Transport Canada to cut pilot evaluators for large airlines, risking safety: critics

Changes will take place April 1 for airlines with planes that fly more than 50 passengers

Transport Canada to cut pilot evaluators for large airlines, risking safety: critics

Transport Canada is planning to stop evaluating pilots who perform checks on their counterparts at the country’s largest airlines and will instead give the responsibility to the operators, a change critics say erodes oversight and public safety.

Documents show Transport Canada made the decision in May when the House of Commons transport committee was reviewing aviation safety and subsequently recommended more on-site inspections generally of the airline industry instead of paper audits.

A risk assessment document and an internal letter from Transport Canada’s director of national operations for civil aviation were obtained under an access to information request by the Canadian Federal Pilots Association, the bargaining agent for about 450 pilots, most of whom work for the federal government.

READ: 55 WestJet flights delayed in ‘significant’ IT outage

Transport Canada’s evaluators test so-called check pilots for the large airlines, who in turn evaluate the pilots in their own organizations.

The letter says the changes will take place April 1 for airlines with planes that fly more than 50 passengers.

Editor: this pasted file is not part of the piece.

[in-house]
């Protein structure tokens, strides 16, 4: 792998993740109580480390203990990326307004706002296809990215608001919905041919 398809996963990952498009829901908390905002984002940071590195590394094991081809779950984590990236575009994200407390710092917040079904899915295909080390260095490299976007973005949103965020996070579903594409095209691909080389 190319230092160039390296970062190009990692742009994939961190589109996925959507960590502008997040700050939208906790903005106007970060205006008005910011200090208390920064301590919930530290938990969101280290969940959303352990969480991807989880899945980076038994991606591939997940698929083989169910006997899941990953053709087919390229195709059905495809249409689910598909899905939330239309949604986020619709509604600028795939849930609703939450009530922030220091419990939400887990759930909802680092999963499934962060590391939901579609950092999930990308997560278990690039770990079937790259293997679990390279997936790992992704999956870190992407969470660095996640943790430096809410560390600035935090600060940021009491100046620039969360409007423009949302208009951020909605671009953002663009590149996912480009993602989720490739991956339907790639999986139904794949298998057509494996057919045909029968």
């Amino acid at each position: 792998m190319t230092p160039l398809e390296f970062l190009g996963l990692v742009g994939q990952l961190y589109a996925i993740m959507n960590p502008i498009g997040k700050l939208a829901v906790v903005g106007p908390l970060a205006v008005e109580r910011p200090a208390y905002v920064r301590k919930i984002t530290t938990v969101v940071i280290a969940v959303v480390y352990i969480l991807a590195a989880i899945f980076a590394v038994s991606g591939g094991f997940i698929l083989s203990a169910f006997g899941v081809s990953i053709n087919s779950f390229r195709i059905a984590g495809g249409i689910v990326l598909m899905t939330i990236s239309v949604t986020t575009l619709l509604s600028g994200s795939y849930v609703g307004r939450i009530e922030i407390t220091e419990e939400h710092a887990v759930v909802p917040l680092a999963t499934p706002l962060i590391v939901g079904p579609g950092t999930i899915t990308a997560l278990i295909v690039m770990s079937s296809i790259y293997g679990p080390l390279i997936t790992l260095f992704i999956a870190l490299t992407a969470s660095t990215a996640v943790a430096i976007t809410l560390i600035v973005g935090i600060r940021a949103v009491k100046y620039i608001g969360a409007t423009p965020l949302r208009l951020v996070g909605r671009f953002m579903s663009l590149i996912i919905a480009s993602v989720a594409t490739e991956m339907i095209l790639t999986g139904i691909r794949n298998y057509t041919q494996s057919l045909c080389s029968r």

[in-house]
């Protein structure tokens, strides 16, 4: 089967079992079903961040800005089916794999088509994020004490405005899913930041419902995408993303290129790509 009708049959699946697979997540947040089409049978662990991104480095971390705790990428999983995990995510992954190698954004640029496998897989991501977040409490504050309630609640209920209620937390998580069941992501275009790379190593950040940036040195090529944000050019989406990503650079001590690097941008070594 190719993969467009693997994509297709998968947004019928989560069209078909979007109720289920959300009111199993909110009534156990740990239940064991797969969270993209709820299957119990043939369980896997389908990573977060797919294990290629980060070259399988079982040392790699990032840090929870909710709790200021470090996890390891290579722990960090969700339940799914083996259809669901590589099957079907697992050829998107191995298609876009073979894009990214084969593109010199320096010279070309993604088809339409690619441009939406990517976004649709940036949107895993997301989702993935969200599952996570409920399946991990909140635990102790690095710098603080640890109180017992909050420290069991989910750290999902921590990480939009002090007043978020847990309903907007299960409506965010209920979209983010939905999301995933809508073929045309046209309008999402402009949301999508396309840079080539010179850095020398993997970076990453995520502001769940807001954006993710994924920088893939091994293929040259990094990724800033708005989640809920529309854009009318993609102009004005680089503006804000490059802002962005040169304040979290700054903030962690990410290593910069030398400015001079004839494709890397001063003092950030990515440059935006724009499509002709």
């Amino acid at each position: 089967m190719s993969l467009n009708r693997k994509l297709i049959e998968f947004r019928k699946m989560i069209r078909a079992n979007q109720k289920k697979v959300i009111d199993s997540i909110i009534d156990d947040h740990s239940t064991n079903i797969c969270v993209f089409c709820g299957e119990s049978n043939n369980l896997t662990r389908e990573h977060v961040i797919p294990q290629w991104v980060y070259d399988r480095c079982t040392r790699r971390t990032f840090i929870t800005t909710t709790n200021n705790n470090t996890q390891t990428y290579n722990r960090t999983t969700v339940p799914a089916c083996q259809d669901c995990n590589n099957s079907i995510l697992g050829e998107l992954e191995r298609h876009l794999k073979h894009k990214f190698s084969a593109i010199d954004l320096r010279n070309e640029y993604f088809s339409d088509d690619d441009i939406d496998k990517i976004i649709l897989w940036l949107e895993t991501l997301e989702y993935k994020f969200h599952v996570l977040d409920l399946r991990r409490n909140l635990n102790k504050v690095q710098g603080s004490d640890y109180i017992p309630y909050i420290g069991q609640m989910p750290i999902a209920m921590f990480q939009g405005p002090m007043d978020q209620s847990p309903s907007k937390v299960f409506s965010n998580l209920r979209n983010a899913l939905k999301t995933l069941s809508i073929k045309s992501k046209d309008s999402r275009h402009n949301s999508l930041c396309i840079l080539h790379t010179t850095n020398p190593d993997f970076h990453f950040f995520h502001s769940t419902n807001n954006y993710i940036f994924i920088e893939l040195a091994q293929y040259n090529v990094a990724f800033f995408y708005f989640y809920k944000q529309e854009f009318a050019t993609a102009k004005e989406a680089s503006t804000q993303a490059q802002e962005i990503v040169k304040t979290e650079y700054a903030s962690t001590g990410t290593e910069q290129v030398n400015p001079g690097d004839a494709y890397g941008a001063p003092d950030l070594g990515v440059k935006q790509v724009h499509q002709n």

The accompanying risk assessment acknowledges Canada is moving away from the mainstream practices used in other countries.

“It could be argued that Canada’s experience and relative maturity with systems-based surveillance will adequately complement this shift of responsibilities … and therefore mitigate any concerns other states or trade associations may have with response to such a departure from globally accepted practices,” the risk-assessment document says.

Canada is one of over 190 members of the International Civil Aviation Organization and has agreed to follow its recommended practices, including evaluating pilots twice a year.

Greg McConnell, chairman of the pilots association, said the changes are pushing Canada’s aviation safety system onto the industry itself.

“I think it’s very, very important that people understand we are getting closer to self-regulation all the time.” he said in an interview. “It’s just more cutting, more dismantling of the safety net.”